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Relations between Teachers' Approaches to Teaching and Students' Approaches to Learning
Keith Trigwell, Michael Prosser and Fiona Waterhouse
Vol. 37, No. 1 (Jan., 1999), pp. 57-70
Published by: Springer
Stable URL: http://www.jstor.org/stable/3448046
Page Count: 14
You can always find the topics here!Topics: Teaching, Students, Teachers, Learning, Outcomes of education, College instruction, Perceptual learning, Academic learning, College students, Higher education
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This paper reports on an empirical study which shows that qualitatively different approaches to teaching are associated with qualitatively different approaches to learning. More specifically, the results indicate that in the classes where teachers describe their approach to teaching as having a focus on what they do and on transmitting knowledge, students are more likely to report that they adopt a surface approach to the learning of that subject. Conversely, but less strongly, in the classes where students report adopting significantly deeper approaches to learning, teaching staff report adopting approaches to teaching that are more oriented towards students and to changing the students conceptions. The study made use of a teaching approach inventory derived from interviews with academic staff, and a modified approach to learning questionnaire. These conclusions are derived from a factor and cluster analysis of 48 classes (involving 46 science teachers and 3956 science students) in Australian universities. The results complete a chain of relations from teacher thinking to the outcomes of student learning. Previous studies have shown relations between teachers' conceptions of teaching and learning and their approaches to teaching. Numerous studies have shown correlations between students' deeper approaches to learning and higher quality learning outcomes. The results reported here link these two sets of studies. They also highlight the importance, in attempts to improve the quality of student learning, of discouraging teacher-focused transmission teaching and encouraging higher quality, conceptual change/student-focused approaches to teaching.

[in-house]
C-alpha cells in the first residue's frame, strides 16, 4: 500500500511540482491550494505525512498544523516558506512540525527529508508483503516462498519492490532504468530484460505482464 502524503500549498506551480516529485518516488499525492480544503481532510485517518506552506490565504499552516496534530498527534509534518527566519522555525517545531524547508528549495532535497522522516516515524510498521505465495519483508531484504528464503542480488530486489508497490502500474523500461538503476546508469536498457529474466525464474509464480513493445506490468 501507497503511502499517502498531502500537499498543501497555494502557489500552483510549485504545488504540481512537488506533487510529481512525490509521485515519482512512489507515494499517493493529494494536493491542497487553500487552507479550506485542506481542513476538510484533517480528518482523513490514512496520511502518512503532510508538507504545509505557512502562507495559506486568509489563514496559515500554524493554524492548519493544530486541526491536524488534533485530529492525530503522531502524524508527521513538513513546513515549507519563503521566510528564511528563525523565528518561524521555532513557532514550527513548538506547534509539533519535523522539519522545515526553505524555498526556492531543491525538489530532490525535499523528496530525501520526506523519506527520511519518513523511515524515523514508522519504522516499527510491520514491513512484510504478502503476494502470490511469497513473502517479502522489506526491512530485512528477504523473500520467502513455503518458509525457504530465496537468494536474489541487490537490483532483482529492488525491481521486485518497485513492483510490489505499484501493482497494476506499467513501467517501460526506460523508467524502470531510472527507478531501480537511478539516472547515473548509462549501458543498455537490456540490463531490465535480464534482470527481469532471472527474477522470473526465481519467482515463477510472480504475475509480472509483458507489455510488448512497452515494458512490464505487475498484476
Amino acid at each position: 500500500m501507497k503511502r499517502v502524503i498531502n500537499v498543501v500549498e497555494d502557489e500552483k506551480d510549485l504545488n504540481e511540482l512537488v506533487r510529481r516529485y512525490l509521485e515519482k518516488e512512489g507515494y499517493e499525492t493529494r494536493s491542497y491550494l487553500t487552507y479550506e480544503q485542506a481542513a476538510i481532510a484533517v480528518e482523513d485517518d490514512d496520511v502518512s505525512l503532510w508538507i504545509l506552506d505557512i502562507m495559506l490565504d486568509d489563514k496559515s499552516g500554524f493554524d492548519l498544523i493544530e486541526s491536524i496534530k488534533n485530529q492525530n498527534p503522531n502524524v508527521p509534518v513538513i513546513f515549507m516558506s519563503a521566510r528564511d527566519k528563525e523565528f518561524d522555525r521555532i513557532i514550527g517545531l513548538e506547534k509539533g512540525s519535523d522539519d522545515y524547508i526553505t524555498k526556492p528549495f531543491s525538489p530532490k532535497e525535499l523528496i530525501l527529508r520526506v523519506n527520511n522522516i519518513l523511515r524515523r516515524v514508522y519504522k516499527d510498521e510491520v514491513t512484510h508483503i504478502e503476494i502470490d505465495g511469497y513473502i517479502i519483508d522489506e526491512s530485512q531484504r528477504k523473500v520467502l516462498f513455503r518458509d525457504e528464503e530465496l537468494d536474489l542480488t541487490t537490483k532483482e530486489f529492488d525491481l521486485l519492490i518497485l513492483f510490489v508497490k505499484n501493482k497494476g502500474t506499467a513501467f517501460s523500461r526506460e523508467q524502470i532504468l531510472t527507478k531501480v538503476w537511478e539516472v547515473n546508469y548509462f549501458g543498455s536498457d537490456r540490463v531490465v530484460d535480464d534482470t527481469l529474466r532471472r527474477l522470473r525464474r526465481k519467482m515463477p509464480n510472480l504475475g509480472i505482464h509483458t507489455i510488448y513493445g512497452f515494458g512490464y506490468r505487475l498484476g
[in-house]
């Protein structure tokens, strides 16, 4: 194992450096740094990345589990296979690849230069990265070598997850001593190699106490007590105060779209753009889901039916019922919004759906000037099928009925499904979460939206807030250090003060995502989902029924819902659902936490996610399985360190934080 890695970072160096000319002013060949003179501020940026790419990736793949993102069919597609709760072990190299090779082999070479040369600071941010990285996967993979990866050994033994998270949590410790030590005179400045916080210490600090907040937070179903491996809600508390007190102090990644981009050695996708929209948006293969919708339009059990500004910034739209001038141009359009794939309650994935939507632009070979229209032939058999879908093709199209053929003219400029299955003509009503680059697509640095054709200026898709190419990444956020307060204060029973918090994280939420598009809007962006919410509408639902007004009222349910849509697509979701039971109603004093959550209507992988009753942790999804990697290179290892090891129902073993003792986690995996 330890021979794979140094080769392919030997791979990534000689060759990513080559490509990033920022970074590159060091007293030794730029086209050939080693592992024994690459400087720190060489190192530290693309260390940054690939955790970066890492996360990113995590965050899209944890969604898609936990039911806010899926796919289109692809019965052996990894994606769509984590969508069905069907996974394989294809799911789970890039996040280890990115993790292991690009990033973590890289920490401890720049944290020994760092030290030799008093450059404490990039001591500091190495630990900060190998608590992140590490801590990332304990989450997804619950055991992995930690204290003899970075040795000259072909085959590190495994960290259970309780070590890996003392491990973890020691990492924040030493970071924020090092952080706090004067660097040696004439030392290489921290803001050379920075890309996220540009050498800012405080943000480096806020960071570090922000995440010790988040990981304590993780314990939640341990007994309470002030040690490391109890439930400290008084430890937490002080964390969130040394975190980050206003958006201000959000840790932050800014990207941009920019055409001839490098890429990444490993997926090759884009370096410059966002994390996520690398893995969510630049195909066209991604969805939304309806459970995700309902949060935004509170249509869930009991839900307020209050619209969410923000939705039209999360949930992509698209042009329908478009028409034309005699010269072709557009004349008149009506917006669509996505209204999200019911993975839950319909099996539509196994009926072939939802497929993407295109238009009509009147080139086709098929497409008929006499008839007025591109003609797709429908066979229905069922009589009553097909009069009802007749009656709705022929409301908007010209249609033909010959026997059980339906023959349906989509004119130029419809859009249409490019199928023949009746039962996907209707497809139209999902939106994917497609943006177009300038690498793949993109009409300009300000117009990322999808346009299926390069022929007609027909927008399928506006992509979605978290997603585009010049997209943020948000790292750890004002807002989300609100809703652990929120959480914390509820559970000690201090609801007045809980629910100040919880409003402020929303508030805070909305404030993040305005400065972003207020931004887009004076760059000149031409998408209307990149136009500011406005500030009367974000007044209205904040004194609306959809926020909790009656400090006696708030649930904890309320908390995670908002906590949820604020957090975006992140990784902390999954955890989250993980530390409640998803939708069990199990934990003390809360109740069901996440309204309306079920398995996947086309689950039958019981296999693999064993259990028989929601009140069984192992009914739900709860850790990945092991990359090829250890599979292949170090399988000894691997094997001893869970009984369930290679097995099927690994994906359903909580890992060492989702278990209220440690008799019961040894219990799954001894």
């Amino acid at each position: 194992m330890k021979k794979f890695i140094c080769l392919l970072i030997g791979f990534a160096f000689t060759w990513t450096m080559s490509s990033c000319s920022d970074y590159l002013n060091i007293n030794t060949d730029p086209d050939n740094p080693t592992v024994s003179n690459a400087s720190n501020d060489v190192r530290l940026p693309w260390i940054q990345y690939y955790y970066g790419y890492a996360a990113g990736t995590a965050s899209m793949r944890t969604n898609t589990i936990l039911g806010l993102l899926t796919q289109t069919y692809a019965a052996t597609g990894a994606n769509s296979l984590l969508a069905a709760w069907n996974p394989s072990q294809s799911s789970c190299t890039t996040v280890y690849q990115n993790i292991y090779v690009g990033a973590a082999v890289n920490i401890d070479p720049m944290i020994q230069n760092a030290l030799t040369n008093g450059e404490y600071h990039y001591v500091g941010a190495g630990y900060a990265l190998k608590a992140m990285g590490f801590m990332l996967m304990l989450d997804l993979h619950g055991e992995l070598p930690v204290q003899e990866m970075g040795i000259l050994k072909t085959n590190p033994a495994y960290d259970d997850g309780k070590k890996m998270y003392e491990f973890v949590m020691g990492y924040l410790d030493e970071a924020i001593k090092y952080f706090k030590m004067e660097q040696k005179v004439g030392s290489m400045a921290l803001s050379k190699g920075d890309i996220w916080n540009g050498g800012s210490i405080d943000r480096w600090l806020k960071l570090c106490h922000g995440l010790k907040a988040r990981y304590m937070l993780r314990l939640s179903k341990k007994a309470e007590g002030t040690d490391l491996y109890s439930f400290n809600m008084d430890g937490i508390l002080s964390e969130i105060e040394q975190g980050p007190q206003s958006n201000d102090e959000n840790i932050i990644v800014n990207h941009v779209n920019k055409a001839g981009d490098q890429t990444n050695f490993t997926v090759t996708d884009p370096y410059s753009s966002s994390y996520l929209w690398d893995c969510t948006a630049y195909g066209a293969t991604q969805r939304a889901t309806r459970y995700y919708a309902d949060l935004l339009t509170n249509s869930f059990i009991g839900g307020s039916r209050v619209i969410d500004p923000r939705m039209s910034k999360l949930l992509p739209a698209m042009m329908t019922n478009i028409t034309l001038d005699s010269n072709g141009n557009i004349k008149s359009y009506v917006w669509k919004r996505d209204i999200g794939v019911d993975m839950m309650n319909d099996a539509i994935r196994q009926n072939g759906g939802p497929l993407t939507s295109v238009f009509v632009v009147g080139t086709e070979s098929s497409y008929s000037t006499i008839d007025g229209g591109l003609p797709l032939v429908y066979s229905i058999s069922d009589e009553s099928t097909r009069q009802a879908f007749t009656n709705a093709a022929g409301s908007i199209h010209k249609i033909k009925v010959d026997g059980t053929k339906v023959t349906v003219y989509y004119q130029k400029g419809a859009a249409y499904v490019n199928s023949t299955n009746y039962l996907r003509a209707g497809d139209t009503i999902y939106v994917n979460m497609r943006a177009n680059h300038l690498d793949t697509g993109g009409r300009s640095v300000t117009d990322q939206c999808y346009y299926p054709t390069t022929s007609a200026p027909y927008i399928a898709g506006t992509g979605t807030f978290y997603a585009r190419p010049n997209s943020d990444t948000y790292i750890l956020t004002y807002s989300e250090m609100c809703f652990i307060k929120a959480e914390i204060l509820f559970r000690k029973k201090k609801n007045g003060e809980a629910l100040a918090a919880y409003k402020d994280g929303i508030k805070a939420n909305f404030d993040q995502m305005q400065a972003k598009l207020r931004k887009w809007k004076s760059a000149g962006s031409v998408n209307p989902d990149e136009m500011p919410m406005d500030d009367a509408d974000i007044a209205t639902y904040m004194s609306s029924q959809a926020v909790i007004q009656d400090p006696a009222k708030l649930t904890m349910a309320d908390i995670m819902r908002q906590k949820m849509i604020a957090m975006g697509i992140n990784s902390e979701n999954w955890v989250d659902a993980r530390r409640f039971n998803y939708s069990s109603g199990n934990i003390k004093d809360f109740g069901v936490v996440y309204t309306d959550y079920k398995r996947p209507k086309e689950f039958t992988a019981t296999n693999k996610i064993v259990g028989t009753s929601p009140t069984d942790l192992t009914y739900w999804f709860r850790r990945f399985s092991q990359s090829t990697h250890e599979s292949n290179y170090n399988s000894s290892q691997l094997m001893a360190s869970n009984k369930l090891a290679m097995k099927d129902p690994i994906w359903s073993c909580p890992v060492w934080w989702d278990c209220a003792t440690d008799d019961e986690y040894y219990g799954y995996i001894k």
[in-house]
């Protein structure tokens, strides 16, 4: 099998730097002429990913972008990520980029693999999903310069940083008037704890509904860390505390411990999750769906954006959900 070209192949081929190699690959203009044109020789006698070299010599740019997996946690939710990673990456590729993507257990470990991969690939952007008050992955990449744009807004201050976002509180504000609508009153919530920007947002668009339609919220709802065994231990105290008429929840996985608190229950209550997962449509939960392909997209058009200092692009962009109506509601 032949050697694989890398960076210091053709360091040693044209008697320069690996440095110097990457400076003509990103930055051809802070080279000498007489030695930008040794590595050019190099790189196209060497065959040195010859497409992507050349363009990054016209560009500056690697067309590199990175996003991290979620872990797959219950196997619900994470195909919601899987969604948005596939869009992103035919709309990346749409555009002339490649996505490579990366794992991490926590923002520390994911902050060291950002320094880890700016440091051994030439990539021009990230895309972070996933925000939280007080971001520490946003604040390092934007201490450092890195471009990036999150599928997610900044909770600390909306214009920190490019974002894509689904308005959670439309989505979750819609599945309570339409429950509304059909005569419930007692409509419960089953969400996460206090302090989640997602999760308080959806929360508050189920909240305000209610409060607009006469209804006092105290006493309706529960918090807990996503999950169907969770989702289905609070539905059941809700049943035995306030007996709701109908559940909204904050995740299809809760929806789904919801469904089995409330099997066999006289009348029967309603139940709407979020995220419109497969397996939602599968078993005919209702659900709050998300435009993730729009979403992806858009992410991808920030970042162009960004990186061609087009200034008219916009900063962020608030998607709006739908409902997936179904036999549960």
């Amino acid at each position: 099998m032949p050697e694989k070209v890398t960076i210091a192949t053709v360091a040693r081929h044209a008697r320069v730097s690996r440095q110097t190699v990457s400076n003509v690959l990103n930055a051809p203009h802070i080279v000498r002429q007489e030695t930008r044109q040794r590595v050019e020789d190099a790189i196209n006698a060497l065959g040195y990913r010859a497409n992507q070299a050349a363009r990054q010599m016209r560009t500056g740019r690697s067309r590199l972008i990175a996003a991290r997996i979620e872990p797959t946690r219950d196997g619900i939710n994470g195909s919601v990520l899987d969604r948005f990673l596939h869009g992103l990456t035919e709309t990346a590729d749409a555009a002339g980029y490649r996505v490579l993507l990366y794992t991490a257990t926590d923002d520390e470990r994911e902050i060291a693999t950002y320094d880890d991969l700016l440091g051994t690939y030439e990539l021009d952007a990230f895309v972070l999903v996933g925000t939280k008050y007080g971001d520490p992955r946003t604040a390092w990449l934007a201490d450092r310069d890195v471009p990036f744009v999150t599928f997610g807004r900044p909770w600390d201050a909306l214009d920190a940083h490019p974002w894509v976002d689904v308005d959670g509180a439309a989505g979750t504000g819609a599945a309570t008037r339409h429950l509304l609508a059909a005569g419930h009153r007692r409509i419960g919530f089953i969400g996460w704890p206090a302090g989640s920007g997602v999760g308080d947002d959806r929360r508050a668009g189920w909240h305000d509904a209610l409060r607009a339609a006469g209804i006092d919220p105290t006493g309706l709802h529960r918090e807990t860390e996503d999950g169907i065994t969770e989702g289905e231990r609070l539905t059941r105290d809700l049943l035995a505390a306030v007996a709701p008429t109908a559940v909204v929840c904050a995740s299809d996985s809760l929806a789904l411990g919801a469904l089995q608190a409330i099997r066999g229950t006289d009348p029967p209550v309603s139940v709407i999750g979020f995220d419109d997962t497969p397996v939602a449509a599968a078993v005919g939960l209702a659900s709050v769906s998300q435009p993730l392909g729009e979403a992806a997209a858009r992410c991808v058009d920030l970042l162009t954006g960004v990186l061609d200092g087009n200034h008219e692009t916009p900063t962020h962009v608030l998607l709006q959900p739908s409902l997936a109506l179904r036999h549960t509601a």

Higher Education © 1999 Springer